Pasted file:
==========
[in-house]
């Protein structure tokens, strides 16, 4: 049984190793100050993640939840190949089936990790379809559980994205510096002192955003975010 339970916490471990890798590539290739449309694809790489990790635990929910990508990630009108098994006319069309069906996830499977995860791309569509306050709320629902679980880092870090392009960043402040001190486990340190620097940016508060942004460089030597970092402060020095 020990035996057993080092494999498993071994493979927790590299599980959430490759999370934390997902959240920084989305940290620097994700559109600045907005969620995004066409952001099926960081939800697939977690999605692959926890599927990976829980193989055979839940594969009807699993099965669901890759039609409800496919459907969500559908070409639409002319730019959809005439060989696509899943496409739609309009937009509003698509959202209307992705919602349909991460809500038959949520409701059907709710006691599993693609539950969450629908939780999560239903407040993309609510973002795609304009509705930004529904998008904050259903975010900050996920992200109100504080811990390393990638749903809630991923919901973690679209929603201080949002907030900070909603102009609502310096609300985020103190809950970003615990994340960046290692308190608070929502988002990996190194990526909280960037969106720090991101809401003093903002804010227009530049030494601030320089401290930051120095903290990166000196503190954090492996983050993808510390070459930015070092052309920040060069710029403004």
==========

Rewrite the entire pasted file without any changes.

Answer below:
[in-house]
């Protein structure tokens, strides 16, 4: 049984190793100050993640939840190949089936990790379809559980994205510096002192955003975010 339970916490471990890798590539290739449309694809790489990790635990929910990508990630009108098994006319069309069906996830499977995860791309569509306050709320629902679980880092870090392009960043402040001190486990340190620097940016508060942004460089030597970092402060020095 020990035996057993080092494999498993071994493979927790590299599980959430490759999370934390997902959240920084989305940290620097994700559109600045907005969620995004066409952001099926960081939800697939977690999605692959926890599927990976829980193989055979839940594969009807699993099965669901890759039609409800496919459907969500559908070409639409002319730019959809005439060989696509899943496409739609309009937009509003698509959202209307992705919602349909991460809500038959949520409701059907709710006691599993693609539950969450629908939780999560239903407040993309609510973002795609304009509705930004529904998008904050259903975010900050996920992200109100504080811990390393990638749903809630991923919901973690679209929603201080949002907030900070909603102009609502310096609300985020103190809950970003615990994340960046290692308190608070929502988002990996190194990526909280960037969106720090991101809401003093903002804010227009530049030494601030320089401290930051120095903290990166000196503190954090492996983050993808510390070459930015070092052309920040060069710029403004």